clock menu more-arrow no yes

Filed under:

Report: Penguins recently “tested the market” on trading Phil Kessel

New, comments

Say it ain’t so!

NHL: Colorado Avalanche at Pittsburgh Penguins Charles LeClaire-USA TODAY Sports

Per Elliotte Friedman’s 31 thoughts, Phil Kessel trade rumors are back en vogue.

According to multiple sources, Pittsburgh “tested the market” on Phil Kessel. This one is tricky, because the Penguins appear to have decided to hold off on anything involving him for the time being, but that doesn’t mean it can’t or won’t be revisited. Three weeks ago, the Penguins were last in the Eastern Conference. Tuesday’s win over Colorado put them within two points of the playoffs, and who is betting against them? GM Jim Rutherford’s been searching for ways to upgrade the roster. He’s made two moves — Carl Hagelin to Los Angeles for Tanner Pearson, Daniel Sprong to Anaheim for Marcus Pettersson — but is eyeing more. The Penguins don’t have a ton to trade without seriously altering the team. Kessel has some control of the process with partial no-trade protection. Toronto still pays $1.2 million of his $8-million salary. The winger has 10 goals and 29 points in 26 games, so the production is still there. We’ll see where it goes.

The one thing everyone always seems to forget about Phil (from CapFriendly):

Kessel can only be traded to 8 teams without his permission. The last time he got traded in the summer of 2015, he was openly obstructing Toronto’s efforts to deal him by putting teams like Pittsburgh on his list, who his agent thought wouldn’t have the salary space to acquire an $8.0 million player. Kessel also made it clear he would not waive his clause to be traded to a team not on his list.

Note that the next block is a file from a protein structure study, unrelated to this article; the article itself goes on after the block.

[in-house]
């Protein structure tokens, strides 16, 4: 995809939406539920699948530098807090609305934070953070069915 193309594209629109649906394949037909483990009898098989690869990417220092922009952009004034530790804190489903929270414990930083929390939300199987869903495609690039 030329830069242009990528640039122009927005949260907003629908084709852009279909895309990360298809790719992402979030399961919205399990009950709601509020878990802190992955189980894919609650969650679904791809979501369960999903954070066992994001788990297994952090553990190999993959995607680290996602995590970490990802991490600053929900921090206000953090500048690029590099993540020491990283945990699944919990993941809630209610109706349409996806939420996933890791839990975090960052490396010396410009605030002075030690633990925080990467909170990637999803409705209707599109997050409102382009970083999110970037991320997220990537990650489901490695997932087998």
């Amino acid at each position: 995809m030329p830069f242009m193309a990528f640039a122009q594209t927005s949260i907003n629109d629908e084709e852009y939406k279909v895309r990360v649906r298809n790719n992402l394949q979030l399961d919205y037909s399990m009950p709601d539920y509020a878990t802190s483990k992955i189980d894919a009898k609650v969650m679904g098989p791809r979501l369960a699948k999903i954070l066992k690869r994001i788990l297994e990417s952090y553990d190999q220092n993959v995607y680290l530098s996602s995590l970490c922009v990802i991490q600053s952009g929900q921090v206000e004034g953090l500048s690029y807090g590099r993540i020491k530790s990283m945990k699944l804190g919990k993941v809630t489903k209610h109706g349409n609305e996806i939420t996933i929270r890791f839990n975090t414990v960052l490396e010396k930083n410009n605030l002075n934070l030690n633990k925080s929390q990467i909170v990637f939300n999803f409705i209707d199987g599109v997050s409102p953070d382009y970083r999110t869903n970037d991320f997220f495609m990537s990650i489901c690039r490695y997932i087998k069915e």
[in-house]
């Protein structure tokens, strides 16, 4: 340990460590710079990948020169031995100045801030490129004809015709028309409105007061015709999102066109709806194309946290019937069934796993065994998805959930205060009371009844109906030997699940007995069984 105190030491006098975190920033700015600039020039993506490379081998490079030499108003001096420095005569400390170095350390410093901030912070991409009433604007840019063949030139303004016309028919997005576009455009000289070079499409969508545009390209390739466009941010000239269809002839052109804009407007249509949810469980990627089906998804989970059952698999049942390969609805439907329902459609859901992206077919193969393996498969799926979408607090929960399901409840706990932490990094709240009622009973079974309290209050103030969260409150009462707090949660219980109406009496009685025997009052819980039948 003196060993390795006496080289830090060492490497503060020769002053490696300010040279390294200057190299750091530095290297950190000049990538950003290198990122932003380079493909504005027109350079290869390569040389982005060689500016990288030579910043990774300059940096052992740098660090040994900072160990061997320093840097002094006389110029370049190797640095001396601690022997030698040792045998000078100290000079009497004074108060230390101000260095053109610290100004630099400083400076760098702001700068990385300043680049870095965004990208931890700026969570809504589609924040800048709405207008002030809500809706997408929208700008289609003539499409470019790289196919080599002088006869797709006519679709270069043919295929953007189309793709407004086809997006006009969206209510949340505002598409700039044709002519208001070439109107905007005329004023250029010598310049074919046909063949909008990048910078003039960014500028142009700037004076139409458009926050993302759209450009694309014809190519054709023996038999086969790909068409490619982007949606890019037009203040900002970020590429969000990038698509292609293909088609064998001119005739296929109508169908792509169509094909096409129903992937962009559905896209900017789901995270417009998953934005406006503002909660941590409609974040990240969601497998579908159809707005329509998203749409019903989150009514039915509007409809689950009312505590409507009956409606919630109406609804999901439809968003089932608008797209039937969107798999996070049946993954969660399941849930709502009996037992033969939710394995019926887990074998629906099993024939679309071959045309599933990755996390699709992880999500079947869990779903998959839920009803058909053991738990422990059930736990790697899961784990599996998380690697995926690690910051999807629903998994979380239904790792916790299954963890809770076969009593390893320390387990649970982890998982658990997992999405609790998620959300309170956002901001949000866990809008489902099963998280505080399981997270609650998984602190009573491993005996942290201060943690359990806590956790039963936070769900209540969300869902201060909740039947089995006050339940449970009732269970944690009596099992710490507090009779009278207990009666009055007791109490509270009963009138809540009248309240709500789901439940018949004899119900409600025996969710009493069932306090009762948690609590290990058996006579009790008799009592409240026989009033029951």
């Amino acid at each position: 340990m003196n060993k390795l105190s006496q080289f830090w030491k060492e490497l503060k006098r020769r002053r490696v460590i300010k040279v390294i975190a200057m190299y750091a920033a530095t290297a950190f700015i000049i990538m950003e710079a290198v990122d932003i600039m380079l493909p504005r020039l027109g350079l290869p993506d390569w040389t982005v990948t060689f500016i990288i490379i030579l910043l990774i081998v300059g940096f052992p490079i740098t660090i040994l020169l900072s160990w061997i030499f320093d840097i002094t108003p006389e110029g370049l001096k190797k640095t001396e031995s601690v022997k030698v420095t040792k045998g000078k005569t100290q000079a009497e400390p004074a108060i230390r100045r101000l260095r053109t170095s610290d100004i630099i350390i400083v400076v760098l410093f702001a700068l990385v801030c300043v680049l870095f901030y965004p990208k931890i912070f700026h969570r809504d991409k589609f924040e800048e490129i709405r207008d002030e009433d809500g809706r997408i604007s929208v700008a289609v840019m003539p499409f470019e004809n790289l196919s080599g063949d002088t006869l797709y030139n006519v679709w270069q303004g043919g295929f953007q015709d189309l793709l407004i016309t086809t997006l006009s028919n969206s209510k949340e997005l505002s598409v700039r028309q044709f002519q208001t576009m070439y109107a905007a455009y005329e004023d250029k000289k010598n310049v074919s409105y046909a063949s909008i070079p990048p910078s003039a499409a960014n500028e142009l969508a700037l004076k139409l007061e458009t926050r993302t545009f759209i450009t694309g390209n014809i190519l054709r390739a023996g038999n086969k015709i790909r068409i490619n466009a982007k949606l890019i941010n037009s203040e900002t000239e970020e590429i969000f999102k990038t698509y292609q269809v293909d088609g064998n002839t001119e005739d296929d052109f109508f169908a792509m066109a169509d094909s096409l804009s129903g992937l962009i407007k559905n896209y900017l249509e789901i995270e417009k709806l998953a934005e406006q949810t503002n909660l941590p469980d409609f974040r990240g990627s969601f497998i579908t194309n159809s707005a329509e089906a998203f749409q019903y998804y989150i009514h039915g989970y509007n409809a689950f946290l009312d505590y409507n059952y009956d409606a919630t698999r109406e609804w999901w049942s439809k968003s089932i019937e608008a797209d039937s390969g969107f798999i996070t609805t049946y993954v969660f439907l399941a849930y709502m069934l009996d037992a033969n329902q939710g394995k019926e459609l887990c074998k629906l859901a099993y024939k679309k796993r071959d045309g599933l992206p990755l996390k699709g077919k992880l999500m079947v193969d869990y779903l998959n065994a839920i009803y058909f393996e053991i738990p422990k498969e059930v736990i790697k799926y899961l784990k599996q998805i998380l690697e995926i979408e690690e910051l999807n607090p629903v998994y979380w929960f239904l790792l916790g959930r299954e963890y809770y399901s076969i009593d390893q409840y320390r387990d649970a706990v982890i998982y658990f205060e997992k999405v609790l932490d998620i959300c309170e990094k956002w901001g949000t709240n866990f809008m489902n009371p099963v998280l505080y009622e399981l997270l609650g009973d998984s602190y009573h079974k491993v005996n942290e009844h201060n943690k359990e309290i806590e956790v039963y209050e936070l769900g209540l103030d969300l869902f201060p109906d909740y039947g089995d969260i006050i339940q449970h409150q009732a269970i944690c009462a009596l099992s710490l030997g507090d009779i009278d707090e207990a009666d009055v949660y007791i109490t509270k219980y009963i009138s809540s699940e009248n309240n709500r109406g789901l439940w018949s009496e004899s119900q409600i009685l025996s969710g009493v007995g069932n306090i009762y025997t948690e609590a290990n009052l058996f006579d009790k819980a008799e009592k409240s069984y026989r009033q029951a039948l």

We all know Kessel can be prickly and set in his ways, so any expectation he just would be accepting of a trade to pretty much anywhere is not realistic.

All of this means trade value takes a big, big hit. There’s no supply for Kessel for 75% of the league, so the demand of the teams that could have him isn’t there, there’s no one else to bid on. And no doubt some (or most) the teams on Kessel’s list are salary cap limit franchises that couldn’t afford to pay a big winger a lot of money even if they wanted him.

On the ice, Kessel has been slumping the past couple of weeks - he’s got no goals in his last seven games and only 3 in the last 16 contests. However he still does have 29 points in 26 games on the season, which is obviously something to be happy with.

If the Penguins really wanted to shake up their team, a Kessel trade does make some sense as he’s probably the most likely piece to shuffle out among the Pens’ core that’s signed long-term and not going anywhere anytime soon (Sidney Crosby, Evgeni Malkin, Kris Letang, Kessel and Patric Hornqvist).

However, given the very restrictive 23-team no trade clause, and the fact Kessel has 29 points in 26 games, it seems almost impossible to imagine a realistic scenario where Pittsburgh can trade Phil Kessel and not seriously downgrade the talent level of their team.

There’s no incentive for anyone to pay a high trade price for Kessel, just as the Pens themselves basically only gave two assets of value (Kasperi Kapanen and a lottery-protected 1st round pick) to get Kessel. Such a return isn’t going to improve the Pens in the short-term, so there’s no way to envision him traded.

That multiple sources show Kessel’s name is getting tossed around - just to see what the market is - that says a lot. And it should be a message to the rest of the team that pretty much any one of them could be the next one to be traded if the Pens don’t start winning a lot here in the near future.

But for many reasons, most of which include trade realities, it shouldn’t be Kessel going out the door if Pittsburgh intends to remain in “contender mode” chasing immediate glory.